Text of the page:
IRRC No. 923 31 articles

Organized Crime

Organized crime deeply undermines peace and security by contributing to armed violence all around the world, in the context of both armed conflict and other situations of violence. The human and humanitarian costs are astronomical. This edition of the Review examines the intersections among organized crime, armed conflict and other situations of violence, looking at the vexing legal, ethical and operational questions this nexus raises.
Articles in this issue

Previous Reviews

IRRC No. 922 31 articles

Persons with disabilities in armed conflict

Persons with disabilities constitute approximately fifteen percent of the global population – a figure that only rises during crises. Armed conflicts, in particular, generate new disabilities, exacerbate the existing barriers faced by persons with disabilities, and expose the whole community to greater harm. Yet, the experiences of persons with disabilities in armed conflict and the effects of armed conflict on this population are sorely understudied. In addition, discussions of the effects of armed conflicts on persons with disabilities have too often failed to include the voices and perspectives of that community. This edition of the International Review of the Red Cross aims to reshape the landscape. Its thirty thought-provoking contributions, including many authored by persons with disabilities, jointly take stock of the legal protections (and lack thereof) for persons with disabilities in armed conflicts, and reflect critically how to move the legal and policy debates forward in the next few years.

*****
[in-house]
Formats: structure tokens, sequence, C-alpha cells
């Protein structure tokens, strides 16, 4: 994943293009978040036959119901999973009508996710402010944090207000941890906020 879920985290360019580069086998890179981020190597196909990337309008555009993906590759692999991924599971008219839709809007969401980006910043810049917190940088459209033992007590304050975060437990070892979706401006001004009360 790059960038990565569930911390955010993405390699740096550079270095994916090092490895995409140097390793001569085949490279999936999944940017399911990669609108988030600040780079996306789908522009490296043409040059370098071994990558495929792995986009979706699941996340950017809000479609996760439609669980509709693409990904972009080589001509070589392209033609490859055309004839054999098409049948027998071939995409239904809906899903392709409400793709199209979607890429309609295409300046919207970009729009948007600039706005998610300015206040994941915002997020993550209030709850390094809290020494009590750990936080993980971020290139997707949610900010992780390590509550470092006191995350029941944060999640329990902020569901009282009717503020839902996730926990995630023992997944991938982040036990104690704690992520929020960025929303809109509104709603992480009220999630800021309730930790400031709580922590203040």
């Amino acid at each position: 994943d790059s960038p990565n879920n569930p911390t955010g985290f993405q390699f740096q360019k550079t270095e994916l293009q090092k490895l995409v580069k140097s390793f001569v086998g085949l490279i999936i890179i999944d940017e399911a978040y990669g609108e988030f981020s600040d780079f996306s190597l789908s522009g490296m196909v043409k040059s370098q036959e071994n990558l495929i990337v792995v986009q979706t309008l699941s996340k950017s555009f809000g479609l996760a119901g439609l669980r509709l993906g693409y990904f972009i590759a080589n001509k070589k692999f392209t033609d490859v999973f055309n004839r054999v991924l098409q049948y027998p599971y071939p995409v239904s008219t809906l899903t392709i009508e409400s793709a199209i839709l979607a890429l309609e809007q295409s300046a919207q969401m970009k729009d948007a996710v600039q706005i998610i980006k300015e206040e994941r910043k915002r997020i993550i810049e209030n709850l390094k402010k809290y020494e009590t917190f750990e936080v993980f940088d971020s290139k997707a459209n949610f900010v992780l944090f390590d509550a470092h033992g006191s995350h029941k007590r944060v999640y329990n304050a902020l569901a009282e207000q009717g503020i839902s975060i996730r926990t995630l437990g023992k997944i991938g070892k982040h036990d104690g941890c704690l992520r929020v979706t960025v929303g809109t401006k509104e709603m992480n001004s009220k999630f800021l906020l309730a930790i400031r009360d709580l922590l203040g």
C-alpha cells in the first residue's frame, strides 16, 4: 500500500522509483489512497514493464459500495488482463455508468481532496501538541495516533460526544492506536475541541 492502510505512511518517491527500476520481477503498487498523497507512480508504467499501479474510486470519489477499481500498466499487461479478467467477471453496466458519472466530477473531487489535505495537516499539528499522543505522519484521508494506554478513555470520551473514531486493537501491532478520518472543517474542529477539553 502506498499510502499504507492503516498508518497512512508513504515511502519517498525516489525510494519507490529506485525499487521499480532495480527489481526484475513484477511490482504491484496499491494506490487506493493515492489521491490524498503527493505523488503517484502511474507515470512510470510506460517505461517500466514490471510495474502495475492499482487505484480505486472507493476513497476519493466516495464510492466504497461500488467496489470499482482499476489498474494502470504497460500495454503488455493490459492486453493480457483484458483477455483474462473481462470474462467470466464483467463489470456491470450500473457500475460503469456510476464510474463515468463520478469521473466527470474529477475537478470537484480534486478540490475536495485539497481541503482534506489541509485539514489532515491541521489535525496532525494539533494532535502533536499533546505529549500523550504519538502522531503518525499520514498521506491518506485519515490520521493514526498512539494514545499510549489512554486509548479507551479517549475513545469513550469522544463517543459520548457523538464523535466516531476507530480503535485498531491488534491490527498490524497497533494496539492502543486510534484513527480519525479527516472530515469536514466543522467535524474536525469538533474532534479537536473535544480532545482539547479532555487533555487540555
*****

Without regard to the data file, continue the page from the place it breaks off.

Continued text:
Review IRRC No. 920-921

How International Humanitarian Law Develops

32 articles

Review IRRC No. 919

Selected Articles

17 articles

Review IRRC No. 918

The Sahel

17 articles

Humanitarian Law & Policy blog


Mobile phones for participation: building responsible public-private humanitarian partnerships


Deploying OSINT in armed conflict settings: law, ethics, and the need for a new theory of harm


Responding to climate risks in conflict settings: in search of solutions